In this study, we analysed the benthic effects of two in situ fisheries disturbance experiments using a combination of side-scan sonar, high definition underwater video, sediment profile imagery, and box core sampling techniques after conventional beam trawling and box core sampling after electric pulse trawling in a southern North Sea habitat. Acoustic and optical methods visualised the morphological changes induced by experimental beam trawling, showing the flattening and homogenisation of surface sediments. Video transects found a 94% decrease in epibenthos in beam trawled sediments compared to an untrawled control site and a 74% decrease in untrawled sediments of the same transect. Box core samples taken 5.5 h, 29 h and 75 h after trawling detected a downward trend in infaunal densities and species richness that continued after the initial impact with small-bodied and juvenile taxa being especially prone to depletion. Data from shallow sediment samples showed trawl resilience in large mud shrimps and evidence of their upward movement towards the sediment surface after disturbance. Both trawl gears induced significant changes to infaunal communities, with no differential effect between the two gears. Our results suggest that in the Frisian Front, trawling may favour the survival of deep burrowers while removing surficial macrofauna.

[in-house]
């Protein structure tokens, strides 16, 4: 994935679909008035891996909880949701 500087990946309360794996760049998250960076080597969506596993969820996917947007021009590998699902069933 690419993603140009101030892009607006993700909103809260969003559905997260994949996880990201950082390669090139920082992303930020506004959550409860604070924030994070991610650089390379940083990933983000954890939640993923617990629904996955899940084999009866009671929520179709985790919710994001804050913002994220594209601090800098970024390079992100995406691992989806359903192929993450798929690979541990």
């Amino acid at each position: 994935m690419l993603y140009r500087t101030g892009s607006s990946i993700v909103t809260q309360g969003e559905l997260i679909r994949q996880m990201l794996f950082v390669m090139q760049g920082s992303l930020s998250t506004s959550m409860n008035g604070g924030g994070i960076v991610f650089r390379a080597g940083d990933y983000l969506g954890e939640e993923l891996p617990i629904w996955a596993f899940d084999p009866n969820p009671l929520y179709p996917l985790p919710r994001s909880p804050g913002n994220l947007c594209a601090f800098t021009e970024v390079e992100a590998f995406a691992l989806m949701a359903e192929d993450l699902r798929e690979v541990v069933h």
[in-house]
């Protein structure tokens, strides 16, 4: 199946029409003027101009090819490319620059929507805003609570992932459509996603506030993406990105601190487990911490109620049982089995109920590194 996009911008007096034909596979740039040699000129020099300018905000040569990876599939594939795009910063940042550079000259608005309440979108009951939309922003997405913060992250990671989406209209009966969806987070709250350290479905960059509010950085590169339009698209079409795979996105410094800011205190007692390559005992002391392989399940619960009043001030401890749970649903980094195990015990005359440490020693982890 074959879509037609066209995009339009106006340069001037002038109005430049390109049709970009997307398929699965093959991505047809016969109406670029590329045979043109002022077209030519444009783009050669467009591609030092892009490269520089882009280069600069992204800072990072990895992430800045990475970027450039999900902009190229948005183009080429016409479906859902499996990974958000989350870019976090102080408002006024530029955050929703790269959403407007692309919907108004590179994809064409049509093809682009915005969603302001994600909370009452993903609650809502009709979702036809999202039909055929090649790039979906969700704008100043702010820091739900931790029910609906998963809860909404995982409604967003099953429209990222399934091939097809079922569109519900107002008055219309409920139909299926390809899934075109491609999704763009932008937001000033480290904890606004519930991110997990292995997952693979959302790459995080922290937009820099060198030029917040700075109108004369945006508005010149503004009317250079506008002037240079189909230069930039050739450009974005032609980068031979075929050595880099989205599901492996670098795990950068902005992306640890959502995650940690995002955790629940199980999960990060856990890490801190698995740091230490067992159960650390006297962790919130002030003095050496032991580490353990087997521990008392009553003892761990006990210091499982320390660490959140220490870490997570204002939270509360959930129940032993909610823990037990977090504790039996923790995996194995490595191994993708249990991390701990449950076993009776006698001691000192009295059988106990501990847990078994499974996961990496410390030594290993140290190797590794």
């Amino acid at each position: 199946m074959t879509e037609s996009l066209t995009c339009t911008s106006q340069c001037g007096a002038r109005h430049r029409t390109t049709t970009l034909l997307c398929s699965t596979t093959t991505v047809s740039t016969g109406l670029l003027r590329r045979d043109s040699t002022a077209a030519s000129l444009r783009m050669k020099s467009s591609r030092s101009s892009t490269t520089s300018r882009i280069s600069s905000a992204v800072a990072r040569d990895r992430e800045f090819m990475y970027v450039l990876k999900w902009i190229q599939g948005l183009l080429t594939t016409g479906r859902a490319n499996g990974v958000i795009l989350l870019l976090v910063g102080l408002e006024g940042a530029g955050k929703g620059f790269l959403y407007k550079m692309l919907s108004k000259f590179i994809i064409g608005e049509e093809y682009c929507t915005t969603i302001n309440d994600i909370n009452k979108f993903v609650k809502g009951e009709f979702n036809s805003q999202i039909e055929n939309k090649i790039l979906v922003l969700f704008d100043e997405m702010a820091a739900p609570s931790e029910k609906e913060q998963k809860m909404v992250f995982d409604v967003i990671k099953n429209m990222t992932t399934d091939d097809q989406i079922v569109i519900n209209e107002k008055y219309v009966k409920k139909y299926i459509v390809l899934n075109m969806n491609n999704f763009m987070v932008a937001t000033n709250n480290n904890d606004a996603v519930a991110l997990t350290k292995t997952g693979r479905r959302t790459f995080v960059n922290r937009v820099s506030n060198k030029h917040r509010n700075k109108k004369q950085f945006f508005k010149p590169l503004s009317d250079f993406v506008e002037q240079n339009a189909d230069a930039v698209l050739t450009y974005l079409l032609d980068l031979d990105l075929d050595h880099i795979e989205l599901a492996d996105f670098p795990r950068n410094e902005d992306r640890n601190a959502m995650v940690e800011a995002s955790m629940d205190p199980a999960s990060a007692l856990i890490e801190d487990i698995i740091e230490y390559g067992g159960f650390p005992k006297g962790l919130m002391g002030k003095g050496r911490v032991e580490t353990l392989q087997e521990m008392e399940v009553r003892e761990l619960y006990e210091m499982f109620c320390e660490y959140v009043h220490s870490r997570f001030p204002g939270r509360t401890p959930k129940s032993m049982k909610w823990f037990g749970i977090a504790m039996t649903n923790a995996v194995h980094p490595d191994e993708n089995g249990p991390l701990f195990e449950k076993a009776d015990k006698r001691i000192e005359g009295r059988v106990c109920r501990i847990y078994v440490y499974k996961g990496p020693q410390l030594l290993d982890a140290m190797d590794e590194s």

- Beam trawling
- Benthic ecology
- Pulse trawling
- Sediment profile imagery
- Side-scan sonar
- Underwater video
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Data for: Experimental bottom trawling finds resilience in large-bodied infauna but vulnerability for epifauna and juveniles in the Frisian Front
Tiano, J. C. (Creator), Beauchard, O. (Creator), van der Reijden, K. J. (Creator), Ysebaert, T. (Creator), van der Ree, S. (Creator), Soetaert, K. (Creator) & van der Wees, J. (Creator), Netherlands Institute for Sea Research (NIOZ), 4 Apr 2020